A breakdown policy: If you don’t have one, you should

Do you have a breakdown policy? If not, you should. A policy helps guide players’ actions at the breakdown. Alongside accurate skill execution, it can help to win the race to the space over the ball after a tackle.

Having a breakdown policy does not replace good decision-making but, when executed well, it can greatly enhance it.

So, what does a breakdown policy look like?


Most teams will include a list of non-negotiable points in the policy. These would usually include:

The ball carrier

  • Carry with evasion
  • Leg drive after the tackle
  • Present the ball

The support players

Two support players over the ball carrier

  • Remove threats
  • Control space over the ball
  • Other teams may go deeper and include these:
  • Fight to stay up
  • Ball presentation outside place or inside place
  • Control top shoulder
  • Fight on ground
  • Always clean over the ball – often at the head of the ball carrier
  • Numbers to the breakdown as needed
  • Take space past the ball
  • Tackle the tackler – create a ‘speed bump’
  • Move ball if available

Actions may be further detailed based on the answer to these questions:

> Is it a defensive breakdown or an attacking one?

> Quick ball or slow ball?

> Are we kicking from the breakdown?

> Where on the field are we?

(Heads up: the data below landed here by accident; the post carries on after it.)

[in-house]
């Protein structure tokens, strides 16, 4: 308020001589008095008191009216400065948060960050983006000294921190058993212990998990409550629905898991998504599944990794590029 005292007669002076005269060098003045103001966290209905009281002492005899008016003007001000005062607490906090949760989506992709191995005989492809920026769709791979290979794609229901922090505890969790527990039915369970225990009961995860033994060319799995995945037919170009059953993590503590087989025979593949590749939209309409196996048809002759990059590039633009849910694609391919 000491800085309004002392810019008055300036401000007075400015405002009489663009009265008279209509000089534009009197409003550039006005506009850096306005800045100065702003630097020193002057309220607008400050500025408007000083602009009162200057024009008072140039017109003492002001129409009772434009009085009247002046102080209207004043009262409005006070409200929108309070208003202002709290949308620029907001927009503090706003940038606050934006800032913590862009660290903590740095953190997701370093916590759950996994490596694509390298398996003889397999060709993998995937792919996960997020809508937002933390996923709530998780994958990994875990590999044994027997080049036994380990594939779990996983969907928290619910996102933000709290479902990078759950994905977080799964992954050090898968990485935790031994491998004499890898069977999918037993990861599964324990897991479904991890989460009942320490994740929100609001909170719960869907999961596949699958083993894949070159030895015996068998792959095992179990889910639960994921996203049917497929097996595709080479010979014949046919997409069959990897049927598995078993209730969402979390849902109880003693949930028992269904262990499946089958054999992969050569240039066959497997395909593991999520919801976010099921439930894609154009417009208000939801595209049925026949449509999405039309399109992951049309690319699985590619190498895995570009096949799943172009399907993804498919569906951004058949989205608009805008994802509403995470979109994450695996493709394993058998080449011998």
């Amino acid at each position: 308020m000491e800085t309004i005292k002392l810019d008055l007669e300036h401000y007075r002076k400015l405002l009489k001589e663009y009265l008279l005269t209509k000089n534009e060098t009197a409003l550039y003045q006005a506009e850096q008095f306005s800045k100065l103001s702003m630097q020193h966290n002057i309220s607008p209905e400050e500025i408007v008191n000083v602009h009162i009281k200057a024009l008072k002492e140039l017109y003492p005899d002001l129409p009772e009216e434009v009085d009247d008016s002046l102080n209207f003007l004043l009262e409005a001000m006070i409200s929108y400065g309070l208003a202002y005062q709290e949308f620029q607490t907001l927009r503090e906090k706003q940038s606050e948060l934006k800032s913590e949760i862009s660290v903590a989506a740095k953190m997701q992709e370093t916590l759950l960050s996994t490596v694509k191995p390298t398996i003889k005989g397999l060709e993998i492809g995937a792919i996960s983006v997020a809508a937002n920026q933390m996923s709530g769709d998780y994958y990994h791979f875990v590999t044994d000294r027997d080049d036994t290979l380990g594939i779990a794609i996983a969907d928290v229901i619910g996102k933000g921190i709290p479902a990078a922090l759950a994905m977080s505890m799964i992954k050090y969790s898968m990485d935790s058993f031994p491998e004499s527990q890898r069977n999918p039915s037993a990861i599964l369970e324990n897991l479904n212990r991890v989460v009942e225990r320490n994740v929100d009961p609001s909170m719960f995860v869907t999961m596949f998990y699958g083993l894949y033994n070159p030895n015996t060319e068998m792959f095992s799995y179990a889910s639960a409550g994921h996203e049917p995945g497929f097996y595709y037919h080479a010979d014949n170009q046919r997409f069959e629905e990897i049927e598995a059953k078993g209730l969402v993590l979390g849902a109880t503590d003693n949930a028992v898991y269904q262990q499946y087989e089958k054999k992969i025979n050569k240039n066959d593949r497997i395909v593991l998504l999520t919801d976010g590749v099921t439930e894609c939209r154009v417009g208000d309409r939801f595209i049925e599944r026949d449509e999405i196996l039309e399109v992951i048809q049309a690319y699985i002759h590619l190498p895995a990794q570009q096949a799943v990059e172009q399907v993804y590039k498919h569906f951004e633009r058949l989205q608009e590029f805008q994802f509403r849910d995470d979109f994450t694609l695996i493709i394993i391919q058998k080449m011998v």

There’s a lot of technical expertise and jargon that needs explanation here.


Let’s start at the beginning with the carry. A good carry (moving forward through the contact area) has a massive effect on the quality of the breakdown.

Support players are moving forward, which gives them better vision, and better vision helps make better decisions. The opposition is moving back, which means getting numbers around the ball can be difficult, and their defensive line may be jeopardised.

From a mindset point of view, a team going forward has a feeling of greater control of the situation.

In the image, we see how footwork and an attitude to run into space (or weak shoulders) helps the ball carrier make gain line plus.

In the video, we see other methods such as shifting the ball one more pass or working hard when going to ground.


There are many methods used for ball placement, and most are governed by the speed of the ball or the threats to it. One controlling feature is the use of the top shoulder. The top shoulder is the tackled player’s shoulder that is in the air, not the one in contact with the ground.

As a player falls in the tackle, they must protect the ball from any threats and closing the top shoulder helps do this. It is the control of your top shoulder that increases your chances of recycling the ball and hindering the opposition threats. Players cannot roll anymore, but they can certainly manoeuvre themselves to prevent a defender from reaching in for the ball.

You can see in the previous video how the top shoulder was exposed several times, but because of the powerful ball carry and the quick, accurate ball placement, the ball was recycled.


For the support players and the opposition looking to secure the ball, it is all about the race: The race to get over the ball to protect against the opponent who is looking to steal or slow down the ruck. In these images, we see two clean steals by opposition players who won the race to the space over the ball.

The video shows how, in both situations, the players stealing the ball quickly get their hands to it as they turn their hips to face upfield.